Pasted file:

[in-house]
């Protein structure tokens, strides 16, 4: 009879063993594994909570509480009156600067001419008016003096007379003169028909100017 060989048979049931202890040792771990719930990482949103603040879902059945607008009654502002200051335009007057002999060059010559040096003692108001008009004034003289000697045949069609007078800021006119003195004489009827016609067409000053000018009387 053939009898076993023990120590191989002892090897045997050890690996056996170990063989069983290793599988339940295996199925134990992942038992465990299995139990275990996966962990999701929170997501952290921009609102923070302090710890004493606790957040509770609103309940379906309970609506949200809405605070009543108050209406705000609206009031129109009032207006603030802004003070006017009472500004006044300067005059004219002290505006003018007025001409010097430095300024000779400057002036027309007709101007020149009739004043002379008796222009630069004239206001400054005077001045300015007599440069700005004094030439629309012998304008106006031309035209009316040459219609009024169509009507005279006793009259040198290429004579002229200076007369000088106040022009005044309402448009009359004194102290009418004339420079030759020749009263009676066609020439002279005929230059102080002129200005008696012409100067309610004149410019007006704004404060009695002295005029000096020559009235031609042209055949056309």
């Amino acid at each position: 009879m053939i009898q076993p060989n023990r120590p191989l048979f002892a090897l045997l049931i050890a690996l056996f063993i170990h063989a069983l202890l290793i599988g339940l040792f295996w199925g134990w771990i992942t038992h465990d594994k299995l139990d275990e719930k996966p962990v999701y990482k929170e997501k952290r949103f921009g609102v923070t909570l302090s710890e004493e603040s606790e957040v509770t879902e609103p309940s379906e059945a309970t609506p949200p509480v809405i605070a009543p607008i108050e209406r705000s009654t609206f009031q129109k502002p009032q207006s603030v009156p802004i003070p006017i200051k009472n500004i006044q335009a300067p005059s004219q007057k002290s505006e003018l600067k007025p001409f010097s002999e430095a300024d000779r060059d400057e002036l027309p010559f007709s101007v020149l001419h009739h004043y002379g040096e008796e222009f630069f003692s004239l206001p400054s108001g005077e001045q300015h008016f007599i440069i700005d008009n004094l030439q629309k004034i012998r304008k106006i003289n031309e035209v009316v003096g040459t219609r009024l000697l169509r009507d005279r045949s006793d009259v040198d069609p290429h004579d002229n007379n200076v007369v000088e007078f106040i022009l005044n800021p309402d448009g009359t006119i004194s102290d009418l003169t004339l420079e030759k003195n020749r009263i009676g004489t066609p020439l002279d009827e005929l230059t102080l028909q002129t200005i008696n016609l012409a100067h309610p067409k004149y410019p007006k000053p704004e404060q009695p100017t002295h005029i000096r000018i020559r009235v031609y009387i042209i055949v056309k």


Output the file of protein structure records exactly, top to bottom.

[in-house]
């Protein structure tokens, strides 16, 4: 009879063993594994909570509480009156600067001419008016003096007379003169028909100017 060989048979049931202890040792771990719930990482949103603040879902059945607008009654502002200051335009007057002999060059010559040096003692108001008009004034003289000697045949069609007078800021006119003195004489009827016609067409000053000018009387 053939009898076993023990120590191989002892090897045997050890690996056996170990063989069983290793599988339940295996199925134990992942038992465990299995139990275990996966962990999701929170997501952290921009609102923070302090710890004493606790957040509770609103309940379906309970609506949200809405605070009543108050209406705000609206009031129109009032207006603030802004003070006017009472500004006044300067005059004219002290505006003018007025001409010097430095300024000779400057002036027309007709101007020149009739004043002379008796222009630069004239206001400054005077001045300015007599440069700005004094030439629309012998304008106006031309035209009316040459219609009024169509009507005279006793009259040198290429004579002229200076007369000088106040022009005044309402448009009359004194102290009418004339420079030759020749009263009676066609020439002279005929230059102080002129200005008696012409100067309610004149410019007006704004404060009695002295005029000096020559009235031609042209055949056309």
């Amino acid at each position: 009879m053939i009898q076993p060989n023990r120590p191989l048979f002892a090897l045997l049931i050890a690996l056996f063993i170990h063989a069983l202890l290793i599988g339940l040792f295996w199925g134990w771990i992942t038992h465990d594994k299995l139990d275990e719930k996966p962990v999701y990482k929170e997501k952290r949103f921009g609102v923070t909570l302090s710890e004493e603040s606790e957040v509770t879902e609103p309940s379906e059945a309970t609506p949200p509480v809405i605070a009543p607008i108050e209406r705000s009654t609206f009031q129109k502002p009032q207006s603030v009156p802004i003070p006017i200051k009472n500004i006044q335009a300067p005059s004219q007057k002290s505006e003018l600067k007025p001409f010097s002999e430095a300024d000779r060059d400057e002036l027309p010559f007709s101007v020149l001419h009739h004043y002379g040096e008796e222009f630069f003692s004239l206001p400054s108001g005077e001045q300015h008016f007599i440069i700005d008009n004094l030439q629309k004034i012998r304008k106006i003289n031309e035209v009316v003096g040459t219609r009024l000697l169509r009507d005279r045949s006793d009259v040198d069609p290429h004579d002229n007379n200076v007369v000088e007078f106040i022009l005044n800021p309402d448009g009359t006119i004194s102290d009418l003169t004339l420079e030759k003195n020749r009263i009676g004489t066609p020439l002279d009827e005929l230059t102080l028909q002129t200005i008696n016609l012409a100067h309610p067409k004149y410019p007006k000053p704004e404060q009695p100017t002295h005029i000096r000018i020559r009235v031609y009387i042209i055949v056309k």